BackgroundKnowledge development depends on an unbiased representation of the available evidence. Selective citation may distort this representation. Recently, some controversy emerged regarding the possible impact of swimming on childhood asthma, raising the question about the role of selective citation in this field. Our objective was to assess the occurrence and determinants of selective citation in scientific publications on the relationship between swimming in chlorinated pools and childhood asthma.MethodsWe identified scientific journal articles on this relationship via a systematic literature search. The (...) following factors were taken into account: study outcome, other content-related article characteristics, content-unrelated article characteristics, author characteristics, and citation characteristics. To assess the impact of these factors on citation, we performed a series of univariate and adjusted random-effects logistic regressions, with potential citation path as unit of analysis.ResultsThirty-six articles were identified in this network, consisting of 570 potential citation paths of which 191 were realized. There was strong evidence that articles with at least one author in common, cited each other more often than articles that had no common authors 5.2, 95% confidence interval 3.1–8.8). Similarly, the chance of being cited was higher for articles that were empirical rather than narrative, that reported a large sample size, and that were written by authors with a high authority within the network. Further, there was some evidence for citation bias: articles that confirmed the relation between swimming and asthma were cited more often, but this finding was not robust.ConclusionsThere is clear evidence of selective citation in this research field, but the evidence for citation bias is not very strong. (shrink)
Citing of previous publications is an important factor in knowledge development. Because of the great amount of publications available, only a selection of studies gets cited, for varying reasons. If the selection of citations is associated with study outcome this is called citation bias. We will study determinants of citation in a broader sense, including e.g. study design, journal impact factor or the funding source of the publication. As a case study we assess which factors drive citation in the human (...) literature on phthalates, specifically the metabolite mono phthalate. A systematic literature search identified all relevant publications on human health effect of MEHP. Data on potential determinants of citation were extracted in duplo. Specialized software was used to create a citation network, including all potential citation pathways. Random effect logistic regression was used to assess whether these determinants influence the likelihood of citation. 112 Publications on MEHP were identified, with 5684 potential citation pathways of which 551 were actual citations. Reporting of a harmful point estimate, journal impact factor, authority of the author, a male corresponding author, research performed in North America and self-citation were positively associated with the likelihood of being cited. In the literature on MEHP, citation is mostly driven by a number of factors that are not related to study outcome. Although the identified determinants do not necessarily give strong indications of bias, it shows selective use of published literature for a variety of reasons. (shrink)
IntroductionBisphenol A is highly debated and studied in relation to a variety of health outcomes. This large variation in the literature makes BPA a topic that is prone to selective use of literature, in order to underpin one’s own findings and opinion. Over time, selective use of literature, by means of citations, can lead to a skewed knowledge development and a biased scientific consensus. In this study, we assess which factors drive citation and whether this results in the overrepresentation of (...) harmful health effects of BPA.MethodsA citation network analysis was performed to test various determinants of citation. A systematic search identified all relevant publications on the human health effect of BPA. Data were extracted on potential determinants of selective citation, such as study outcome, study design, sample size, journal impact factor, authority of the author, self-citation, and funding source. We applied random effect logistic regression to assess whether these determinants influence the likelihood of citation.ResultsOne hundred sixty-nine publications on BPA were identified, with 12,432 potential citation pathways of which 808 citations occurred. The network consisted of 63 cross-sectional studies, 34 cohort studies, 29 case-control studies, 35 narrative reviews, and 8 systematic reviews. Positive studies have a 1.5 times greater chance of being cited compared to negative studies. Additionally, the authority of the author and self-citation are consistently found to be positively associated with the likelihood of being cited. Overall, the network seems to be highly influenced by two highly cited publications, whereas 60 out of 169 publications received no citations.ConclusionIn the literature on BPA, citation is mostly driven by positive study outcome and author-related factors, such as high authority within the network. Interpreting the impact of these factors and the big influence of a few highly cited publications, it can be questioned to which extent the knowledge development in human literature on BPA is actually evidence-based. (shrink)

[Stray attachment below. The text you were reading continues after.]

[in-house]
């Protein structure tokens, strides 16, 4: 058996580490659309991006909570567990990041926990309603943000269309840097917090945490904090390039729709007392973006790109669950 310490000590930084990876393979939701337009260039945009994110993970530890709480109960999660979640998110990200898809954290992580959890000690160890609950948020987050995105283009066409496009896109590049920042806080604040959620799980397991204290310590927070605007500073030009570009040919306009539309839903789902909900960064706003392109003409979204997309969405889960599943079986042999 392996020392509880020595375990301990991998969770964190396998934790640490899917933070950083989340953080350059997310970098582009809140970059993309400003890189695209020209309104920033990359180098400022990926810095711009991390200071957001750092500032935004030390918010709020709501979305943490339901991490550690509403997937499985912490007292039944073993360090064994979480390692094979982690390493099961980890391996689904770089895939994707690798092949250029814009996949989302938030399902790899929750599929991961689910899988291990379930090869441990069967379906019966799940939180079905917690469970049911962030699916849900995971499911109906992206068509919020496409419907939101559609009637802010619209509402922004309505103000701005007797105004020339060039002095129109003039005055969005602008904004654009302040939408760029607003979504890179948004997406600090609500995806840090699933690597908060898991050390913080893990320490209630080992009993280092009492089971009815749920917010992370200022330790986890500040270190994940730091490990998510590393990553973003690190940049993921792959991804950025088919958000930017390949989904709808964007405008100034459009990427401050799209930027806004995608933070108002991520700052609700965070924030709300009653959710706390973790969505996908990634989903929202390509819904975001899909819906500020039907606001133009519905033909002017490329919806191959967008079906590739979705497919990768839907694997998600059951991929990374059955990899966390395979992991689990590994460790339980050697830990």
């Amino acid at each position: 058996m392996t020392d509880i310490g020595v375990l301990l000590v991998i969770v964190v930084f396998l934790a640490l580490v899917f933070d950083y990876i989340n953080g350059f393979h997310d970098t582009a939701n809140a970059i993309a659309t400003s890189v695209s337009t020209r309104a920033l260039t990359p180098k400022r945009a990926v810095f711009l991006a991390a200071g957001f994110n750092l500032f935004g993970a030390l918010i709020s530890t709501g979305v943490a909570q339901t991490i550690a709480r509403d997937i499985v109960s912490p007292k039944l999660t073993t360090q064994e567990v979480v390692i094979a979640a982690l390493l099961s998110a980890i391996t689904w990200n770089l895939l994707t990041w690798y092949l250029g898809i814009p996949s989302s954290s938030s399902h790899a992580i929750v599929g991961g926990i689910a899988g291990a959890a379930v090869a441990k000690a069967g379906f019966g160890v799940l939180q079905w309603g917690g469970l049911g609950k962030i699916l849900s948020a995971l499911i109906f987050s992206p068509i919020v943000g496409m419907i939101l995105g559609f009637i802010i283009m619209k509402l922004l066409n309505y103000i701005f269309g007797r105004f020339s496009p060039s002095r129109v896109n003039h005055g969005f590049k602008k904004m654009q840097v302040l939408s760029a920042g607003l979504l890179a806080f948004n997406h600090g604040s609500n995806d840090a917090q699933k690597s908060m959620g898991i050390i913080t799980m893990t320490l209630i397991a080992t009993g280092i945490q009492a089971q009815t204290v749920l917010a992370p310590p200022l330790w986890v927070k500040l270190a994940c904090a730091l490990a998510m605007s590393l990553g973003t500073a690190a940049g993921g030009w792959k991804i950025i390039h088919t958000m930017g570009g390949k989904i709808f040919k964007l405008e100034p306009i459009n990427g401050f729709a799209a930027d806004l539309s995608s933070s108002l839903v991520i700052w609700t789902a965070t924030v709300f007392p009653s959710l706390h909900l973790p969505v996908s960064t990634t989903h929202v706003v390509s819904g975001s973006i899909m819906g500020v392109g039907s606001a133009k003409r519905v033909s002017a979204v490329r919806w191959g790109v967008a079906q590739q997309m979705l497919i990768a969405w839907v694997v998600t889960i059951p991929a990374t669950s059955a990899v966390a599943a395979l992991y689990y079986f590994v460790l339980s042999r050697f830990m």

This collection of papers in epistemic logic is oriented towards applications to game theory and individual decision theory. Most of these papers were presented at the inaugural conference of the LOFT (Logic for the Theory and Games and Decisions) conference series, which took place in 1994 in Marseille. Among the notions dealt with are those of common knowledge and common belief, infinite hierarchies of beliefs and belief spaces, logical omniscience, positive and negative introspection, backward induction and rationalizable equilibria in game (...) theory. (shrink)